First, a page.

The good news that Jesus is truly Lord of the spiritual and physical nature of life is really good news. Our faith does not need to be limited to Sundays, instead life giving faith can inhabit our day to day. Thanks be to God!

Vocations, St. George, Suffering, Hope, and Endurance

Vocations, St. George, Suffering, Hope, and Endurance

For this is a gracious thing, when, mindful of God, one endures sorrows while suffering unjustly. For what credit is it if, when you sin and are beaten for it, you endure? But if when you do good and suffer for it you endure, this is a gracious thing in the sight of God. (1 Peter 2:19-20)

In 1 Peter we find an echo of the teachings of Jesus. If you do what other people expect of you when it comes to loving your neighbor, repaying what is owed, responding to opposition, handling violent circumstances, doing good to others when good is done to you, what benefit is that to you?

These are really interesting themes to consider in light of creation-care. If Christians do what people expect of them when it comes to stewarding God’s creation, what credit is that to us? If we don’t offer additional depth, if we don’t model a different way to be an environmentalist, if we don’t model faithfulness to Jesus first, what good is all our striving?

Now I write this realizing not all are called to the field of creation-care, I write this knowing that within the body of Christ exists many calls and many talents, and many gifts, but I also write this with the full understanding that we have underestimated the challenge of climate change and living within our environmental means. Resources like clean air, clean water, and vibrant soils are not endless and can be managed very poorly to the determinant of those who depend on them for life.

So what does faithfulness look like? 

The passage above takes us to some uncomfortable places. In an era of modern church life where there is still such a separation between how we act on Sundays and how we act during the rest of the week, especially in the context of our daily jobs, it is a hard saying to think that Christian beliefs might actually govern and intrude in my daily work, let alone saying that I might have to lose my livelihood or my reputation because of my faith. The idea that my Christianity might extend beyond working hard and doing the best I can to actually putting a career or a livelihood on the line is just too outlandish for too many to consider. Yet we can’t escape the essential meaning of the passage, especially in light of its actual focus on work and livelihood.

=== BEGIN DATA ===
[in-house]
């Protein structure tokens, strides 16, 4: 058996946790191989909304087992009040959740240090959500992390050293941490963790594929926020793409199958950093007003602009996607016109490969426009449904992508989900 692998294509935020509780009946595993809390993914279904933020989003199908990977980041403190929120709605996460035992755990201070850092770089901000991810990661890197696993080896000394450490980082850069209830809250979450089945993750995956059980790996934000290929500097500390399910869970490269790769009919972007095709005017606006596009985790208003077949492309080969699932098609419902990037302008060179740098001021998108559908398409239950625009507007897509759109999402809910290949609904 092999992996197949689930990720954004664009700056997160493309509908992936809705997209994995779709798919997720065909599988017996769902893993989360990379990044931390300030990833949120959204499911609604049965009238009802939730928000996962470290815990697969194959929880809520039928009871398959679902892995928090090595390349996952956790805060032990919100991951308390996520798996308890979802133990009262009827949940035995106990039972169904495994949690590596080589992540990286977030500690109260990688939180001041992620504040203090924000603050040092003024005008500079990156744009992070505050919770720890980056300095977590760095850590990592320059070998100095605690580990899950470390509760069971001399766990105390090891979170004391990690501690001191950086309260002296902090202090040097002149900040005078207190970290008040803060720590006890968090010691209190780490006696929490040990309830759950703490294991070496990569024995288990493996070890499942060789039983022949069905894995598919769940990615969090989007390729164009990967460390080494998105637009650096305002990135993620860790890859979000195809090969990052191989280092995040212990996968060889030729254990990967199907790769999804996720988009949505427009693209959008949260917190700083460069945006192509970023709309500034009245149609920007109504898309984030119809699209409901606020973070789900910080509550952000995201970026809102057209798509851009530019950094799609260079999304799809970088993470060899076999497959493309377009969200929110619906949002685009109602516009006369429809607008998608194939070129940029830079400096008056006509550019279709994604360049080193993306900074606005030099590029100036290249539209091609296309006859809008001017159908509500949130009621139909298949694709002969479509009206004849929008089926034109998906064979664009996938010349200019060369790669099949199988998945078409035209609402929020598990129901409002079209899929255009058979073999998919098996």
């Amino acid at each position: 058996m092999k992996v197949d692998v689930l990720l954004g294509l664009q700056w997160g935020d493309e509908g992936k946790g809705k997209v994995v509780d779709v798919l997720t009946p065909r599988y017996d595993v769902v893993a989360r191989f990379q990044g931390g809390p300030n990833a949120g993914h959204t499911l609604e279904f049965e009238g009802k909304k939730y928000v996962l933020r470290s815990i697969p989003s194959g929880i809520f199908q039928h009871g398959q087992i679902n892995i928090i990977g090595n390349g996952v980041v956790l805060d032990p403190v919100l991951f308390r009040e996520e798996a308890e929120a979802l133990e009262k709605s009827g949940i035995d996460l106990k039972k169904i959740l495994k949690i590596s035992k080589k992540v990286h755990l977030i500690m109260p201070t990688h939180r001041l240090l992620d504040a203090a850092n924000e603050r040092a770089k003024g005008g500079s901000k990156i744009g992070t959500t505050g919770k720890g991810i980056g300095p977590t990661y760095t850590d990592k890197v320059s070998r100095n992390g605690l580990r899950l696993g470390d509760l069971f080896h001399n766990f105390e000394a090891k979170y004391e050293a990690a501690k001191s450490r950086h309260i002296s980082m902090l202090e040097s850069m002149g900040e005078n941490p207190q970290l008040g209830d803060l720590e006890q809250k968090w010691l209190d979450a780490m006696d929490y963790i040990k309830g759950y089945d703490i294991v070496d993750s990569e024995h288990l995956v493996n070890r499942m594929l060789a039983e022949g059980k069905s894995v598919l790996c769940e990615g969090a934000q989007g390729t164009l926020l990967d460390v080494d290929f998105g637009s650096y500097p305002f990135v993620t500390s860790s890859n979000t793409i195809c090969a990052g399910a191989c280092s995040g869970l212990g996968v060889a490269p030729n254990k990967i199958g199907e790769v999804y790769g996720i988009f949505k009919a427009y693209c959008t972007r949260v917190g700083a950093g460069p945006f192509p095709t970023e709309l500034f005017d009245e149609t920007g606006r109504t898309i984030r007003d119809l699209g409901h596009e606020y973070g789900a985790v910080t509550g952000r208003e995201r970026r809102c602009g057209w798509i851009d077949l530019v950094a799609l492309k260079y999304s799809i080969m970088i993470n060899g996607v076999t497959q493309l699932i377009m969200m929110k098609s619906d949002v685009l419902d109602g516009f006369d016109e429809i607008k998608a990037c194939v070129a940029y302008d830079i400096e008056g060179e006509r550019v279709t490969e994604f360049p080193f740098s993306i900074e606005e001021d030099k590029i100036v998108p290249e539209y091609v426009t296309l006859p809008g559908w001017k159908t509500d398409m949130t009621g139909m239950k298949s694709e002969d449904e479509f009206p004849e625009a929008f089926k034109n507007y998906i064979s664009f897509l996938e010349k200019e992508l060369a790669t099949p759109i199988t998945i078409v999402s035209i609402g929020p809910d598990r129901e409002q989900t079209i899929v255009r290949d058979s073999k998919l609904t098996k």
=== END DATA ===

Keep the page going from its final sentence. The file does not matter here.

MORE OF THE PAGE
For this is a gracious thing, when, mindful of God, one endures sorrows while suffering unjustly

Suffering for righteousness sake should not be a foreign concept within the life and realm of the Christian. While this post has a bent towards vocations, this suffering can just as easily be relational.

When for the sake of faith you stand up to corruption, you stand up to wrong doing, you stand up for the sake of others and you suffer because of it, this is a commendable thing. Now one needs to endure this suffering with endurance, with the attitude of a Christian, with the maturity of a believer, but this too is an ancient Christian concept.

St. George 

Anglicans recently celebrated St. George’s Day. St. George is the patron saint of England and is revered as the saint of soldiers. St. George was a skilled and gifted soldier from a noble family known for their service to the Roman Empire. By the time he had reached his late 20s he had risen in the ranks and was known as a very skillful and competent commander. As the story goes, in the year 302 AD the Emperor Diocletian issued an edict requiring Christians to be arrested and every other soldier to offer a sacrifice to the Roman gods.